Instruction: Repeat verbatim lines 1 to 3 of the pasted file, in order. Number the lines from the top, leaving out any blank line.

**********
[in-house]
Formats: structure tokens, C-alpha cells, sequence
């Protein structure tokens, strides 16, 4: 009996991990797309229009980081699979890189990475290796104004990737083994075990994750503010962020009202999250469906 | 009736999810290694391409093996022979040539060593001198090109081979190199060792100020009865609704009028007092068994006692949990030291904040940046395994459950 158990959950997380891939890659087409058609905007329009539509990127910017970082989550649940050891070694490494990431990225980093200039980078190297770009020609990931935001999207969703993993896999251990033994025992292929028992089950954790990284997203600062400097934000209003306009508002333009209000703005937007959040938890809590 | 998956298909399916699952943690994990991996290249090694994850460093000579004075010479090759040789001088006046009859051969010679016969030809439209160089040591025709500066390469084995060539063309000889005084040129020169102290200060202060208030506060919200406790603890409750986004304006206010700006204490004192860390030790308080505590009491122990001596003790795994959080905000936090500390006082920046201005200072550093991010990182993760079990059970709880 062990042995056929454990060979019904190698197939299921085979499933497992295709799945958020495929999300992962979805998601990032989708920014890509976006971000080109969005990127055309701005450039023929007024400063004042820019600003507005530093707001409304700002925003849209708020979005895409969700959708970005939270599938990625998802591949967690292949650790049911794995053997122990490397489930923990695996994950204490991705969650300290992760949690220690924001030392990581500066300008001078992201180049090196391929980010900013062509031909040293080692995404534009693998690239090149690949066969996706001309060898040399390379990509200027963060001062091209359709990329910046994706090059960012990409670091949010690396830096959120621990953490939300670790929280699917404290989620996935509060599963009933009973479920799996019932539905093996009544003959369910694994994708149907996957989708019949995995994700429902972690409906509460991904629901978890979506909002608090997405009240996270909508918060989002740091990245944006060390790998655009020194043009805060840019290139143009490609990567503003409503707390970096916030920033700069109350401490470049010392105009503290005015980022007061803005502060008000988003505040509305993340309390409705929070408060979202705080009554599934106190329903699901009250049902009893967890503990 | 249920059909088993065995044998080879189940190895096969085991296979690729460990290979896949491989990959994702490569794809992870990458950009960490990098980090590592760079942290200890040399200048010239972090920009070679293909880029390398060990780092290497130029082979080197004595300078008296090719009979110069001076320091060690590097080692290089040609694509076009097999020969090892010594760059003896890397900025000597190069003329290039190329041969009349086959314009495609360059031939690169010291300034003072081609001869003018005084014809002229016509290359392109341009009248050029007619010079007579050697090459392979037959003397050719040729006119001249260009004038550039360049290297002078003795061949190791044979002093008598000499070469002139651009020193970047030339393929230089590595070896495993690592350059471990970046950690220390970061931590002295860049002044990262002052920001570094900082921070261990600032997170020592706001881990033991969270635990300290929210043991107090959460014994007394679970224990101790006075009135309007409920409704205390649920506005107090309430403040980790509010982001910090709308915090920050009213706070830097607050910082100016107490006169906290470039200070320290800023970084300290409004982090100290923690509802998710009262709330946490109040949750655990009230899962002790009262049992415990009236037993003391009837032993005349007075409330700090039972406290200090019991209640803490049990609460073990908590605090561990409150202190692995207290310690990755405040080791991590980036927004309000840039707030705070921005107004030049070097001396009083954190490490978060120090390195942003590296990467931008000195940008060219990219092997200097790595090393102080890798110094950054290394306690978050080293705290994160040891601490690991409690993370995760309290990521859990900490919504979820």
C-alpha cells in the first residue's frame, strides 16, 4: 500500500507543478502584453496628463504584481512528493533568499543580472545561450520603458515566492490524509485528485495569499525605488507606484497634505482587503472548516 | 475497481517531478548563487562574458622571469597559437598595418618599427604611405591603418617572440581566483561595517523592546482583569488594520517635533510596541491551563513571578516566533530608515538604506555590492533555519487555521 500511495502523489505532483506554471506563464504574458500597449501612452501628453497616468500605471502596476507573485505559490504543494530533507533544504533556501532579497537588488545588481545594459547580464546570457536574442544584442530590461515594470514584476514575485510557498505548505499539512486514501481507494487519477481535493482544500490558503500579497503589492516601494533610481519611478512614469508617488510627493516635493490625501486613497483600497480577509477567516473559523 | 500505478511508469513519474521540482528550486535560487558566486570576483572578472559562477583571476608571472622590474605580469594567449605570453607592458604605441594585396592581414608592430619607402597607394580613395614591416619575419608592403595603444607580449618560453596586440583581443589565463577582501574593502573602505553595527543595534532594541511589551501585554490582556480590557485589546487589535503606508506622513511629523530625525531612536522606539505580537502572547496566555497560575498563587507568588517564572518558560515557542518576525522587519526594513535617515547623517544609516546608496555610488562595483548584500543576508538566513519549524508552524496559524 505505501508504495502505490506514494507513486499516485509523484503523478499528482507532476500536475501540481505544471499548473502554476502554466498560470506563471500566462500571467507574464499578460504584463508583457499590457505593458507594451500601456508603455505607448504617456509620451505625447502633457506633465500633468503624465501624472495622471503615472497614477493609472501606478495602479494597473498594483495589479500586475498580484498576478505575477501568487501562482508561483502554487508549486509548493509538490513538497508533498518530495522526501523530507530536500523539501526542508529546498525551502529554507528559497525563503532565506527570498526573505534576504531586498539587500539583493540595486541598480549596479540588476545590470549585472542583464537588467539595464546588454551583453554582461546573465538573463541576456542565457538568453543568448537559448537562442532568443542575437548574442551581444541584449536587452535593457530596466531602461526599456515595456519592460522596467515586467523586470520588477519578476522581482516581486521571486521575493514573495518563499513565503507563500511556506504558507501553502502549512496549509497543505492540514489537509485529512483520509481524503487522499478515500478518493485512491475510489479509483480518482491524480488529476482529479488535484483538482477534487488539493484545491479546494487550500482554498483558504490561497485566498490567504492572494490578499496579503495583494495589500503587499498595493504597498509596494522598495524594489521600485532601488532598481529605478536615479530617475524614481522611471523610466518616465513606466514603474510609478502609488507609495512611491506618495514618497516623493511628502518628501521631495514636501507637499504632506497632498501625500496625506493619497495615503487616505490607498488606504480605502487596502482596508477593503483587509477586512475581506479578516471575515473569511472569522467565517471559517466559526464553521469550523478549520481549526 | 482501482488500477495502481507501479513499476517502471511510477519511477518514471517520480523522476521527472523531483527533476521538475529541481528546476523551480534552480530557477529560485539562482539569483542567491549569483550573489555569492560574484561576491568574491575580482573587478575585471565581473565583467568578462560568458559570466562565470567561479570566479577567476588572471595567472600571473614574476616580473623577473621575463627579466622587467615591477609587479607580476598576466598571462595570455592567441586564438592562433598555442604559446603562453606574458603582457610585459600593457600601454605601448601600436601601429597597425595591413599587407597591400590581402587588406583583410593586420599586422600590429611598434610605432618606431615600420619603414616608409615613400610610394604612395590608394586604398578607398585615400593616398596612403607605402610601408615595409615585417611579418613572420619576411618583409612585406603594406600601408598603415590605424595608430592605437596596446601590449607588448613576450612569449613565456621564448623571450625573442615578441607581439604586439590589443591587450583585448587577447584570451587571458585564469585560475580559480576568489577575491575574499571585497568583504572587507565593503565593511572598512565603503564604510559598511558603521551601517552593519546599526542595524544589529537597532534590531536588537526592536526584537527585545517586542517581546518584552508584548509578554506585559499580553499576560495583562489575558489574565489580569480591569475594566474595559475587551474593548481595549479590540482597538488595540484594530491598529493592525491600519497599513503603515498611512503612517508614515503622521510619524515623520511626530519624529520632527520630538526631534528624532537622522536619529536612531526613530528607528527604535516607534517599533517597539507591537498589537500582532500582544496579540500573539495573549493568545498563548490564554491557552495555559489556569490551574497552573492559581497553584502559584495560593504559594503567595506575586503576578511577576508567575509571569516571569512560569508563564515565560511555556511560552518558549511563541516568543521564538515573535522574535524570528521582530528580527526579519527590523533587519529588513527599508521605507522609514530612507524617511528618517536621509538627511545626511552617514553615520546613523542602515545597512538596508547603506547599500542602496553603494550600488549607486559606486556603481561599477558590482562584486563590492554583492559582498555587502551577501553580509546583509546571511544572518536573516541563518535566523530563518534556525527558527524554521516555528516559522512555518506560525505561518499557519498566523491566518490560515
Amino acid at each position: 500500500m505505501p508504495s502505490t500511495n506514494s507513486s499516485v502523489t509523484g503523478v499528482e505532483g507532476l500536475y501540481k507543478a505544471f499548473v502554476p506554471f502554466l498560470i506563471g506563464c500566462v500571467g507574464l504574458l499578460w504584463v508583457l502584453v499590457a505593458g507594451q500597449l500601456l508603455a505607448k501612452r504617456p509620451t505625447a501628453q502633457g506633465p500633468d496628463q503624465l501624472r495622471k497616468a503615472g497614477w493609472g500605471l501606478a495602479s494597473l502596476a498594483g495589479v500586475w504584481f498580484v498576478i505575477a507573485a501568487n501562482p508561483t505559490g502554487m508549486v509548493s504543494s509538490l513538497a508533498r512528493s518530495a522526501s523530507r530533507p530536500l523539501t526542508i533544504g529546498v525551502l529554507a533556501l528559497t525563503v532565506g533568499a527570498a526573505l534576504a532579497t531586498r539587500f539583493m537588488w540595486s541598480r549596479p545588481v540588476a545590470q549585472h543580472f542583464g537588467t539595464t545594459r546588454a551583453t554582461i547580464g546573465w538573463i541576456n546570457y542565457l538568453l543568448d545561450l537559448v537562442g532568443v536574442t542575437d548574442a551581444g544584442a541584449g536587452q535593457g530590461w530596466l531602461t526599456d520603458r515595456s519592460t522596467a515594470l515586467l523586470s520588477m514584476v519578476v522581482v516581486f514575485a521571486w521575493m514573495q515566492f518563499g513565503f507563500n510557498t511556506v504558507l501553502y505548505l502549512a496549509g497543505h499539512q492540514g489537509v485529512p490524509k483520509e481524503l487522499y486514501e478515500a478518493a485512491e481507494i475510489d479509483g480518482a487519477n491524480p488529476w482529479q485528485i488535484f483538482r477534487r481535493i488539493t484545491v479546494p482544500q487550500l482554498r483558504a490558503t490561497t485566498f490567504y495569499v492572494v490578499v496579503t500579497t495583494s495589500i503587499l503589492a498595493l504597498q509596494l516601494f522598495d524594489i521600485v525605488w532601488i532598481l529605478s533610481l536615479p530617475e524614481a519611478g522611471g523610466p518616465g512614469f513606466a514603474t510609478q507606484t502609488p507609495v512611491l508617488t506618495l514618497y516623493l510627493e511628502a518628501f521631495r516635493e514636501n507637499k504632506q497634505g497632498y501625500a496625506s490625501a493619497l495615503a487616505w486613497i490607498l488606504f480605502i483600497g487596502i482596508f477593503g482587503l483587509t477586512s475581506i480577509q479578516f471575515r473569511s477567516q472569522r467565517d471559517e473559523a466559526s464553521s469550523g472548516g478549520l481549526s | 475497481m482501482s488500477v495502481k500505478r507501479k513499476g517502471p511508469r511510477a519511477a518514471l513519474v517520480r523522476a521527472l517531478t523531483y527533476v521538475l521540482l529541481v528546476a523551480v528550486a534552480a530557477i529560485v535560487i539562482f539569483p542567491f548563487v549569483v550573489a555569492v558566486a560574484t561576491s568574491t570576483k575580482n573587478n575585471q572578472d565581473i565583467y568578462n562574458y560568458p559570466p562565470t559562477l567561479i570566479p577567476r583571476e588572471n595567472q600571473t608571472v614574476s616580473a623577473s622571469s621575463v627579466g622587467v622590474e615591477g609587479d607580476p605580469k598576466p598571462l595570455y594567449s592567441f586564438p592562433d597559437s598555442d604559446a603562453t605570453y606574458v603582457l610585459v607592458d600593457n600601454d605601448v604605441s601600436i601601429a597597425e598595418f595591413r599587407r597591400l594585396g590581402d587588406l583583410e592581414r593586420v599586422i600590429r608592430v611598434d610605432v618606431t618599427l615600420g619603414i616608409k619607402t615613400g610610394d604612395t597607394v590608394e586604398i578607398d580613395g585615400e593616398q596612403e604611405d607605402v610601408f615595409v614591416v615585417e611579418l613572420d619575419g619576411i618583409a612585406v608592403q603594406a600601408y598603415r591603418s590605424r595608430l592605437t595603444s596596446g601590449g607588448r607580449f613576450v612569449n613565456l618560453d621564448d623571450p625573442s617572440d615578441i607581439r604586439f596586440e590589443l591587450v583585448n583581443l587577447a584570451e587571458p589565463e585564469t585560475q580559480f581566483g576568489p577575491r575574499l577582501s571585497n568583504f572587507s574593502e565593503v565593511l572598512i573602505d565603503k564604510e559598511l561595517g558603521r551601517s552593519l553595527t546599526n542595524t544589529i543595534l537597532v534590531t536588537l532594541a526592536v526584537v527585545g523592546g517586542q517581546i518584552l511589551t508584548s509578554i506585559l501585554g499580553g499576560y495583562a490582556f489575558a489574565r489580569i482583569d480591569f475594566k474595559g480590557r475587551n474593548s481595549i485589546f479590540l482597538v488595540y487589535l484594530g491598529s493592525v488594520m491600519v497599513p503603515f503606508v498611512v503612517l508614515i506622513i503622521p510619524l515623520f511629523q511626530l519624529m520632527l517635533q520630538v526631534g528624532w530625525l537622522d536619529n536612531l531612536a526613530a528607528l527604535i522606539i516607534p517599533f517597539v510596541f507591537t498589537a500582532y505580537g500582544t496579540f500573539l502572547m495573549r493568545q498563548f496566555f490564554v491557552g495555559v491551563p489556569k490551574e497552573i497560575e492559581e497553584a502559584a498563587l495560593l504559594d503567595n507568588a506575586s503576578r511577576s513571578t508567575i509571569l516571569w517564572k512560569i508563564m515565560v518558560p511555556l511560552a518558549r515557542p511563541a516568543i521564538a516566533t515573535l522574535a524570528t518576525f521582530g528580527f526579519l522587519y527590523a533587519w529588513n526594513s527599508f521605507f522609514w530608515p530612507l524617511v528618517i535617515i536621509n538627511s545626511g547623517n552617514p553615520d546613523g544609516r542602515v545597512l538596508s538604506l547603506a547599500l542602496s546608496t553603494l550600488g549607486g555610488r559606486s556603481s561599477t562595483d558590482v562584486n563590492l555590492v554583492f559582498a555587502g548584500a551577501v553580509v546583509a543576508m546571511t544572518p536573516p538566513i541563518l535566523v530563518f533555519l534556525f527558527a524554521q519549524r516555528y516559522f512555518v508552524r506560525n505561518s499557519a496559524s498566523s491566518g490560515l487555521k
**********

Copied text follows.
[in-house]
Formats: structure tokens, C-alpha cells, sequence
């Protein structure tokens, strides 16, 4: 009996991990797309229009980081699979890189990475290796104004990737083994075990994750503010962020009202999250469906 | 009736999810290694391409093996022979040539060593001198090109081979190199060792100020009865609704009028007092068994006692949990030291904040940046395994459950 158990959950997380891939890659087409058609905007329009539509990127910017970082989550649940050891070694490494990431990225980093200039980078190297770009020609990931935001999207969703993993896999251990033994025992292929028992089950954790990284997203600062400097934000209003306009508002333009209000703005937007959040938890809590 | 998956298909399916699952943690994990991996290249090694994850460093000579004075010479090759040789001088006046009859051969010679016969030809439209160089040591025709500066390469084995060539063309000889005084040129020169102290200060202060208030506060919200406790603890409750986004304006206010700006204490004192860390030790308080505590009491122990001596003790795994959080905000936090500390006082920046201005200072550093991010990182993760079990059970709880 062990042995056929454990060979019904190698197939299921085979499933497992295709799945958020495929999300992962979805998601990032989708920014890509976006971000080109969005990127055309701005450039023929007024400063004042820019600003507005530093707001409304700002925003849209708020979005895409969700959708970005939270599938990625998802591949967690292949650790049911794995053997122990490397489930923990695996994950204490991705969650300290992760949690220690924001030392990581500066300008001078992201180049090196391929980010900013062509031909040293080692995404534009693998690239090149690949066969996706001309060898040399390379990509200027963060001062091209359709990329910046994706090059960012990409670091949010690396830096959120621990953490939300670790929280699917404290989620996935509060599963009933009973479920799996019932539905093996009544003959369910694994994708149907996957989708019949995995994700429902972690409906509460991904629901978890979506909002608090997405009240996270909508918060989002740091990245944006060390790998655009020194043009805060840019290139143009490609990567503003409503707390970096916030920033700069109350401490470049010392105009503290005015980022007061803005502060008000988003505040509305993340309390409705929070408060979202705080009554599934106190329903699901009250049902009893967890503990 | 249920059909088993065995044998080879189940190895096969085991296979690729460990290979896949491989990959994702490569794809992870990458950009960490990098980090590592760079942290200890040399200048010239972090920009070679293909880029390398060990780092290497130029082979080197004595300078008296090719009979110069001076320091060690590097080692290089040609694509076009097999020969090892010594760059003896890397900025000597190069003329290039190329041969009349086959314009495609360059031939690169010291300034003072081609001869003018005084014809002229016509290359392109341009009248050029007619010079007579050697090459392979037959003397050719040729006119001249260009004038550039360049290297002078003795061949190791044979002093008598000499070469002139651009020193970047030339393929230089590595070896495993690592350059471990970046950690220390970061931590002295860049002044990262002052920001570094900082921070261990600032997170020592706001881990033991969270635990300290929210043991107090959460014994007394679970224990101790006075009135309007409920409704205390649920506005107090309430403040980790509010982001910090709308915090920050009213706070830097607050910082100016107490006169906290470039200070320290800023970084300290409004982090100290923690509802998710009262709330946490109040949750655990009230899962002790009262049992415990009236037993003391009837032993005349007075409330700090039972406290200090019991209640803490049990609460073990908590605090561990409150202190692995207290310690990755405040080791991590980036927004309000840039707030705070921005107004030049070097001396009083954190490490978060120090390195942003590296990467931008000195940008060219990219092997200097790595090393102080890798110094950054290394306690978050080293705290994160040891601490690991409690993370995760309290990521859990900490919504979820």